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States are deciding their own abortion laws one year after the Dobbs ruling. One state is considering making it harder to pass ballot initiatives.
One year after the Supreme Court's landmark decision that changed reproductive rights around the country, abortion laws vary greatly from state to state.
With Washington unlikely to settle the debate anytime soon, the politics of abortion very much depends on the state in which you live. The more progressive the state, the more likely reproductive rights are protected.
The more conservative the state, the more likely new restrictions are in place.
Regardless of the state in which you live, the reality is abortion politics is focusing greatly on ballot measures.
The Buckeye State may be ground zero in the reproductive rights fight of 2023.
For months, organizers have been collecting signatures across the state. They have until early July to submit signatures to the state to get an abortion measure on this November's ballot.
Nearly 413,000 signatures are needed, and organizers are committed to reaching that goal. What's happening in Ohio isn't unique.
Since the Supreme Court's landmark decision, six states have held ballot measures on abortion.
It's possible nearly a dozen states — from Florida to Iowa — will hold votes on the issue either in 2023 or 2024, according to Ballotpedia, a nonpartisan group that tracks potential elections.
Ohio is, for the moment, the only abortion vote expected in 2023.
Last year, each time an abortion-related election occurred, the side pushing for more reproductive rights won. That's why, in Ohio, there is an eagerness by progressives to get the issue on the ballot.
"Whenever abortion is on the ballot, it wins," Anastasia Martinez with Ohio Women's Alliance said.
Martinez says her group is doing this because there is concern that conservatives who lead the state legislature and state Supreme Court will soon restrict access.
In the last year, 14 states have banned most abortions.
In Ohio, abortion prior to 22 weeks of pregnancy is currently permitted. However, the state Supreme Court could soon allow a law banning most procedures after six weeks.
Until the opinion is issued, the law is on hold. If Martinez's ballot measure passes though, it would place abortion protections in the state Constitution.
"There is a fear, but there is also a lot of optimism," Martinez said.
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A year later, the tactic for progressives is very different from that of conservatives.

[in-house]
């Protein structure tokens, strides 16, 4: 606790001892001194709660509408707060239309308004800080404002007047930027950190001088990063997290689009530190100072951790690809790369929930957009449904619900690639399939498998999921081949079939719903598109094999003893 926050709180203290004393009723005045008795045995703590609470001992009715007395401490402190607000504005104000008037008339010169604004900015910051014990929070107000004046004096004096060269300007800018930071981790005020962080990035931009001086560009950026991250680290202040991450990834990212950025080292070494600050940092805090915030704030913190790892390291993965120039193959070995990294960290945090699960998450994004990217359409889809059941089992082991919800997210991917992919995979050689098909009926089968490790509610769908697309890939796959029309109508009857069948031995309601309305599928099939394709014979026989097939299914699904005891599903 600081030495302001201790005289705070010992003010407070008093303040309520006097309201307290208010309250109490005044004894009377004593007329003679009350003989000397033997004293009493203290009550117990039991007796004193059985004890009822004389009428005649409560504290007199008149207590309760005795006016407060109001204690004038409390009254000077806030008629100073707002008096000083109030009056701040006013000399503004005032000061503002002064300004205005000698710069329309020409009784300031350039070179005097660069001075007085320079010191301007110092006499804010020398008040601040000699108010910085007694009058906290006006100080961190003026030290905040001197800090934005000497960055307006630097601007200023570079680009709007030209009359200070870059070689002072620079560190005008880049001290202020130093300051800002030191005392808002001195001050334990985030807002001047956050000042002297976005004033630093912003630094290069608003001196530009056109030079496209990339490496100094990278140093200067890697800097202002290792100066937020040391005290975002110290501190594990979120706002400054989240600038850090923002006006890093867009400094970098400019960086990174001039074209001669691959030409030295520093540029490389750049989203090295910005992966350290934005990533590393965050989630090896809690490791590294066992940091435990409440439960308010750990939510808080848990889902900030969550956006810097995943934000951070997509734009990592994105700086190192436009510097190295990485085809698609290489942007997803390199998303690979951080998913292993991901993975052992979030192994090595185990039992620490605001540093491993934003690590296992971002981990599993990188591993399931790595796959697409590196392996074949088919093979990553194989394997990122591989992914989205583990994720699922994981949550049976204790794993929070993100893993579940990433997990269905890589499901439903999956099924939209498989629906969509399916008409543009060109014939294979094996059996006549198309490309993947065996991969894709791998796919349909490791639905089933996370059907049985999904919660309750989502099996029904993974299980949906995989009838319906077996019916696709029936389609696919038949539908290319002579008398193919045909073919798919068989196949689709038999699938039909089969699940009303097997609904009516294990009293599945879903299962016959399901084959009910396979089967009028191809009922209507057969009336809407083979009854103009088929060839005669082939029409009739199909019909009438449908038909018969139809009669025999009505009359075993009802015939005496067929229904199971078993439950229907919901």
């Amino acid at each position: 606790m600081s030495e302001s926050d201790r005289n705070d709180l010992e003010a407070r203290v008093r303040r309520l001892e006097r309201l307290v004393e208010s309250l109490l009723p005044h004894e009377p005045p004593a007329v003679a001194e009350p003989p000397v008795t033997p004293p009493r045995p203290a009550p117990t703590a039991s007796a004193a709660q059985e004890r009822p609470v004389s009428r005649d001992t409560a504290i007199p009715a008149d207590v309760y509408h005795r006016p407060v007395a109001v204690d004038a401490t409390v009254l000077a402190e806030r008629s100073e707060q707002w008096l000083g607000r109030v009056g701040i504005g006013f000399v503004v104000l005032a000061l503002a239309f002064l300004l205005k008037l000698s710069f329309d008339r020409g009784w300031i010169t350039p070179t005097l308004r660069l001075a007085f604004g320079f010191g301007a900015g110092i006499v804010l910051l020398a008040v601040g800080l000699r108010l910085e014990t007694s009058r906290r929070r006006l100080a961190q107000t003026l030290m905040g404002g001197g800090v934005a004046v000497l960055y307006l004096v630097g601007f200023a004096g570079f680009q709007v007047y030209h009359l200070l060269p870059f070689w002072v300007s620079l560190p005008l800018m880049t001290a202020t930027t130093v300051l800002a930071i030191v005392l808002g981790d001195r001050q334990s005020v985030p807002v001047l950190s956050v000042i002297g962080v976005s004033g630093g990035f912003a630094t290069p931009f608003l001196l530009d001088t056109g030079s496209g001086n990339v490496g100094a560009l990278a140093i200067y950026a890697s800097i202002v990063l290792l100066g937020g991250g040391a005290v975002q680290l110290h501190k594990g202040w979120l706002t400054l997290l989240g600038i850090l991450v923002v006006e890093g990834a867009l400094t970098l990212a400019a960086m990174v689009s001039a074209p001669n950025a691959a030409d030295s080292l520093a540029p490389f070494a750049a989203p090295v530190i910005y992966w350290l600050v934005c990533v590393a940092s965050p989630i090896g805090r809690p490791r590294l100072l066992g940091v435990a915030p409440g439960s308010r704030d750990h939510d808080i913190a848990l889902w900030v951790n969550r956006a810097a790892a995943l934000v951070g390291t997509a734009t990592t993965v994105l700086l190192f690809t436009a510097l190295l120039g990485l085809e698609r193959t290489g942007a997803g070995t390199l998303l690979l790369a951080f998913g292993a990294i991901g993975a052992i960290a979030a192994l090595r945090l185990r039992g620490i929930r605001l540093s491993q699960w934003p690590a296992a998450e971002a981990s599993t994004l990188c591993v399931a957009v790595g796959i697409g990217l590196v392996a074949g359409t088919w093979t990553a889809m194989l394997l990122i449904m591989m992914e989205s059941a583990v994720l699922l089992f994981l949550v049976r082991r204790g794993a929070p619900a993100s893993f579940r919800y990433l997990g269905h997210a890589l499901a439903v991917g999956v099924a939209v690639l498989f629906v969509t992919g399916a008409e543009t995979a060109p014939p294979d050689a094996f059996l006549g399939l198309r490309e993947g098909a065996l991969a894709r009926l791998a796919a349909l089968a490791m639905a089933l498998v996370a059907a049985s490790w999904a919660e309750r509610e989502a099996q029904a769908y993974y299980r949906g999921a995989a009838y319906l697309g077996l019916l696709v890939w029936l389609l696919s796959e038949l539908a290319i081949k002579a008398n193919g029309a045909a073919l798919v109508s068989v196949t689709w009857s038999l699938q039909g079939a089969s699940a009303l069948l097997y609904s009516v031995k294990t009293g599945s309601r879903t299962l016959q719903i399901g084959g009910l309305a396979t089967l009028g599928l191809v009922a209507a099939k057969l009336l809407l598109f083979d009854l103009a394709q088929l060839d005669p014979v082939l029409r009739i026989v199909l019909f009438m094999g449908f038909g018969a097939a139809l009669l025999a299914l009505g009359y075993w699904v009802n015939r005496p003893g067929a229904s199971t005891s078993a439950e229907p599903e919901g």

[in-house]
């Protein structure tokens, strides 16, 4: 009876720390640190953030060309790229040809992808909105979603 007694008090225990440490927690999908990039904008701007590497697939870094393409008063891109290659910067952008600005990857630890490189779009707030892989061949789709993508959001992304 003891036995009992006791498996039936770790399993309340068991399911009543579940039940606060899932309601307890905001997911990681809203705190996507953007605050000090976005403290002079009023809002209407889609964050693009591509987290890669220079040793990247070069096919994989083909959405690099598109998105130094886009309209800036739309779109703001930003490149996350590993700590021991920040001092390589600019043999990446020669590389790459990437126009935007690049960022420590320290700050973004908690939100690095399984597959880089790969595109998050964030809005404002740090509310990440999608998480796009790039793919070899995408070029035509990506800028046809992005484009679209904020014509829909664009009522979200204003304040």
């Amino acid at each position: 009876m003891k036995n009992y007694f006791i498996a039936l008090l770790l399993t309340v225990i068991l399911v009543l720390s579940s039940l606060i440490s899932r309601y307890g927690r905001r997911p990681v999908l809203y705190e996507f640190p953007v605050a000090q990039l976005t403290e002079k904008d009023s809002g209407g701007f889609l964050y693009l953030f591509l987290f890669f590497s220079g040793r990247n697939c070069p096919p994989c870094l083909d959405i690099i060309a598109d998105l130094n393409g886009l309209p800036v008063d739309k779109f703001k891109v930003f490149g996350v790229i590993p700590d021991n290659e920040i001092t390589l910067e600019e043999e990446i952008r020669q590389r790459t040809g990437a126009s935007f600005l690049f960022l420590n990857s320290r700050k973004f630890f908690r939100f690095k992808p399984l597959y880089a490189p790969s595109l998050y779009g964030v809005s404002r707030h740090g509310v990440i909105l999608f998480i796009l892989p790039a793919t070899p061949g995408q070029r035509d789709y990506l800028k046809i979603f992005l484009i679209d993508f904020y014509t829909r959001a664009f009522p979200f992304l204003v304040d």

For perspective, we spoke with Elizabeth Marbach with Ohio Right to Life, a group that advocates against all elective abortions unless the health of the mother is at stake.
After years of fighting to get conservative judges and lawmakers in the right places, she says groups like hers are committed to protecting what they achieved last year.
Part of that includes making it harder for reproductive rights groups to get ballot measures passed.
In August, voters will decide on a separate ballot measure that would change the threshold an issue needs to reach to make it into the state Constitution.
Currently, in Ohio, you need 50% plus one of the voters statewide to amend the Constitution. If the ballot measure in August is approved, any change would need 60% support instead from voters.
Collecting signatures isn't the only way to create a ballot measure in Ohio; conservative state lawmakers have the right to create a ballot question themselves, and they did just that last month.
We asked Marbach if the ballot measure to change the Constitution was a direct result of fearing that this issue was going to be before voters this fall.
"Absolutely, I think that is a motivating factor. It would not be truthful to say otherwise," Marbach said.
"The strategy is still the same — advocating for life," Marbach added.
One thing is abundantly clear, one year removed from the Supreme Court decision: The political fight over abortion is not over. It just looks different. Instead of protests and cases in Washington, it may involve someone asking for your signature at a local park.
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